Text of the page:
Use a filter!

Yes, you read that correctly, there is a filter to alter the SVG icons available in TwentyTwenty we could just use to add our own icon:

 * Filters Twenty Twenty's array of icons.
 * The dynamic portion of the hook name, `$group`, refers to
 * the name of the group of icons, either "ui" or "social".
 * @since Twenty Twenty 1.5
 * @param array $arr Array of icons.
$arr = apply_filters( "twentytwenty_svg_icons_{$group}", $arr );

In our case, we wanted to add an icon to the “ui” group, so the new function could look as simple as this:

function add_custom_twentytwenty_icons( $icons ) {
	$icons['hamburger'] = '<svg><!-- ... --></svg>';

	return $icons;
add_action( 'twentytwenty_svg_icons_ui', 'add_custom_twentytwenty_icons' );

This is the best solution. The only downside with this is that this callback would be call for every icon that needs to be printed to the page. Maybe this is why the “clever solution” that caused the error was trying to add the icon just once to the class property.

Why was the original solution causing an error?

But my motivation for this blog post was not only to show that specific error and how it could be solved. It’s about why it became an error. The original code was not stored in a child theme, but in a mu-plugin!

The project was using a “vendor-wp-base-theme” as a child theme to TwentyTwenty. Inside of this child theme, not a wohle lot was happening. In addition, there was a mu-plugin “vendor-wp-base-theme-plugin” which used a PHP class adding widgets, enqueuing styles and scripts, adding some ACF filters and using the code from above to add this one SVG icon.

But why is this an issue? Why would the after_setup_theme action fire but the files from the theme would not have been loaded? The issue lies within the wp-settings.php file. This file will fist load all mu-plugin file, then all plugin files and finally all files from “active and valid themes”, so from both the parent and the child theme, before firing the action:

foreach ( wp_get_active_and_valid_themes() as $theme ) {
	if ( file_exists( $theme . '/functions.php' ) ) {
		include $theme . '/functions.php';
unset( $theme );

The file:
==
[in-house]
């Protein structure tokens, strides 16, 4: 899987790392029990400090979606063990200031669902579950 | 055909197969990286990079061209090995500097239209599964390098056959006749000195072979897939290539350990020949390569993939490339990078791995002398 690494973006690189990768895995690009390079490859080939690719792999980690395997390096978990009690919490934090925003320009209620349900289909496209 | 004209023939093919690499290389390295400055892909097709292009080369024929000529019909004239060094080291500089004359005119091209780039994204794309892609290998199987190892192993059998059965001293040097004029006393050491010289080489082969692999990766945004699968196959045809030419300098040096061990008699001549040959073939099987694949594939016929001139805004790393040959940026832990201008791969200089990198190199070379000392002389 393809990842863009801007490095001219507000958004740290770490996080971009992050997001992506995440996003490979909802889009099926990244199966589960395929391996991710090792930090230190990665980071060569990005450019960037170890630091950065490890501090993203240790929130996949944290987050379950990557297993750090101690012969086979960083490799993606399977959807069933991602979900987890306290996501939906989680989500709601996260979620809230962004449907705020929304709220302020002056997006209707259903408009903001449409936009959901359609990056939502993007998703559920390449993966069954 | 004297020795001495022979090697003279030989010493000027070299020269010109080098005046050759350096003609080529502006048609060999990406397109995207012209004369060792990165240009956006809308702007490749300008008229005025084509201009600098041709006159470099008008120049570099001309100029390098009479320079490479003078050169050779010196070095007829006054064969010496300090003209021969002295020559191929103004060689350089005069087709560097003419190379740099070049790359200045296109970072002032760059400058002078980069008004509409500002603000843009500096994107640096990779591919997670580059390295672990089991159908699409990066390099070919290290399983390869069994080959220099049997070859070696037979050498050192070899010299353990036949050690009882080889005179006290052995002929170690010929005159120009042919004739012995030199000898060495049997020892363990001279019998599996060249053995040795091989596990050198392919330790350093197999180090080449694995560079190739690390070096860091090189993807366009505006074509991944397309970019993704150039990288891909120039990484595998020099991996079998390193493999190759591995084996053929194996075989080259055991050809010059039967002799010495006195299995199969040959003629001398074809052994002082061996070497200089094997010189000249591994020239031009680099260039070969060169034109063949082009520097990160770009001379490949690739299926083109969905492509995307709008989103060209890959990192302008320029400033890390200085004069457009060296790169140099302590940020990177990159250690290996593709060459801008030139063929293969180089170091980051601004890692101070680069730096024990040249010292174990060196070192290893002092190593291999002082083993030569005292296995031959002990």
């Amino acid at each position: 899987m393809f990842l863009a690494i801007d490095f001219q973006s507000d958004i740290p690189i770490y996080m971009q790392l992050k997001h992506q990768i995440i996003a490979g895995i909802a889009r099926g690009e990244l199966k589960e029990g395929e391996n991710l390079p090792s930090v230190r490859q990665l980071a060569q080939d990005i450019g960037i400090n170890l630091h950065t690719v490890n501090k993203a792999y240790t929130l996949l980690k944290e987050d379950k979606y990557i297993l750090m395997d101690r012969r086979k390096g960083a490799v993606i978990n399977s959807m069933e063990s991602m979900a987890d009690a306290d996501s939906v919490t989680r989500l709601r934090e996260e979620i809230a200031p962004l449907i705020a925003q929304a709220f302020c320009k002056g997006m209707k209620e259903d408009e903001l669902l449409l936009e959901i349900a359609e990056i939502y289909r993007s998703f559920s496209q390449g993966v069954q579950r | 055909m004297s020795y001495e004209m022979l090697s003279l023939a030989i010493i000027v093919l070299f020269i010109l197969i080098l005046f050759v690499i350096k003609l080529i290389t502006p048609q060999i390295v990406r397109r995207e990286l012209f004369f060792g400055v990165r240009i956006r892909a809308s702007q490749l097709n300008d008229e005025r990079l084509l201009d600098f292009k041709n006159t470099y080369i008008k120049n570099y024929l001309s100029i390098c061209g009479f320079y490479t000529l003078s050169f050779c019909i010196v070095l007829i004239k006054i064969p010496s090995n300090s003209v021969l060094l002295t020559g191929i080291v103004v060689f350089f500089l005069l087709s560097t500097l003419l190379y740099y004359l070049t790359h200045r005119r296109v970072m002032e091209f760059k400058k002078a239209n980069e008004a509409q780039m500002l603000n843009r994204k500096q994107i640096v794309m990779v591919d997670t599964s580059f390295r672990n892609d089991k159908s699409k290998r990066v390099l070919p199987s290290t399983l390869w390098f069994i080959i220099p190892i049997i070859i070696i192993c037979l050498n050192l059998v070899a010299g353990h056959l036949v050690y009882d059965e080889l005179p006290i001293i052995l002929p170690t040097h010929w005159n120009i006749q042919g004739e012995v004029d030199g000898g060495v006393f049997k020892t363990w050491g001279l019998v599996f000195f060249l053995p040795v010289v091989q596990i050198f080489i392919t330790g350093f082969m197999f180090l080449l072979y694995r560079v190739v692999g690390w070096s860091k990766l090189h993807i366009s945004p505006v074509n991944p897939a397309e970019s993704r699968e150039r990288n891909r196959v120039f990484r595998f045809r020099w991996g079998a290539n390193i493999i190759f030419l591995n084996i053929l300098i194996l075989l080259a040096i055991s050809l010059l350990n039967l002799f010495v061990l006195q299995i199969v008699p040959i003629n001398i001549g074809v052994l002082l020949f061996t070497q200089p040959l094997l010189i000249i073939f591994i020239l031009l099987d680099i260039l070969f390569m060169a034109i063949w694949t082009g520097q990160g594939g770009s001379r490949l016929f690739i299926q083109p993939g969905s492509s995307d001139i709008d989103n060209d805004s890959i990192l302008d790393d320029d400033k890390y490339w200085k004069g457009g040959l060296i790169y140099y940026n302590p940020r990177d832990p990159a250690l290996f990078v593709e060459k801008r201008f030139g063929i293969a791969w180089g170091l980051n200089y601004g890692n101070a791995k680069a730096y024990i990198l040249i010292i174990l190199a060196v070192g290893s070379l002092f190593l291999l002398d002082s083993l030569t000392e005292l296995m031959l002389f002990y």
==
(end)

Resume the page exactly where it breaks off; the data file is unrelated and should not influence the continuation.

* Fires after the theme is loaded.
 * @since 3.0.0
do_action( 'after_setup_theme' );

So how can we still get the issue? Let’s take a look at the wp_get_active_and_valid_themes function and what it’s (not) doing:

function wp_get_active_and_valid_themes() {
	global $pagenow;

	$themes = array();

	if ( wp_installing() && 'wp-activate.php' !== $pagenow ) {
		return $themes;
	// ...

This function is checking, if WordPress is “installing”, which will also be true, if the core needs to upgrade the database after an update using the wp-admin/upgrade.php file. In this case, the function will return the empty themes array, which will therefore not load the functions.php files from both the parent and child theme and will still fire the after_setup_theme action causing the issue.

Conclusion: never do themes stuff in plugins!

There is a good reason why you should put code to customize a theme into a child theme and code to customize a plugin into another (mu-)plugin. This will prevent issues like the one demonstrated in the code from this blog post. Running theme code in plugins (and vice versa) can very easily cause issues like this, which might be hard to debug, especially when they only occur in rare cases (like a core database update).

If you really have to put code into a place where it would typically does not belong to, always check, if the thing you want to modify exists. And if the original code offers hooks, please always use them. They have been added just for those reasons. Even if you think you are clever and can save some function calls by directly manipulating PHP class properties (or similar things), don’t do that. Others will be very thankful that your code will not break their site with a usually uncritical task like a WordPress major core update. 😉

Creating SVG sprites in combination with wordpress/scripts

In one of my advent calendar blog posts in 2016 I wrote (in German) about how to create a SVG sprite with SVG symbols using a Gulp script. With Gutenberg becoming a major part of WordPress I have used the wordpress/scripts package a lot lately. I a recent project I wanted to create such a SVG symbols sprite again, but I didn’t liked to use Gulp additionally with wordpress/scripts, so I searched for an alternative.

SVG Spritemap Webpack Plugin

After some search I’ve found the svg-spritemap-webpack-plugin which looked quite promising. It’s using webpack (which is also included in wordpress/scripts) and can be used like this:

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Hide the download button for audio and video blocks

Last week I was asked for help on a website project. In this project, the website embeds some audio files into the page. This is a great feature of WordPress making it so easy to embed media files. But some people dislike, that on some browsers it’s do easy to download those files.

The “download” button in Chrome

In the Chrome browsers, it’s simpler than in any other browsers. By default, any audio and video tag would add a “download” button to the options (the three dots, next to the controls). In this particular project, the button should be removed, to make it at least a little harder to download a file and not “encouraging” anyone to do so.

Hiding the button using the “controlList” attribute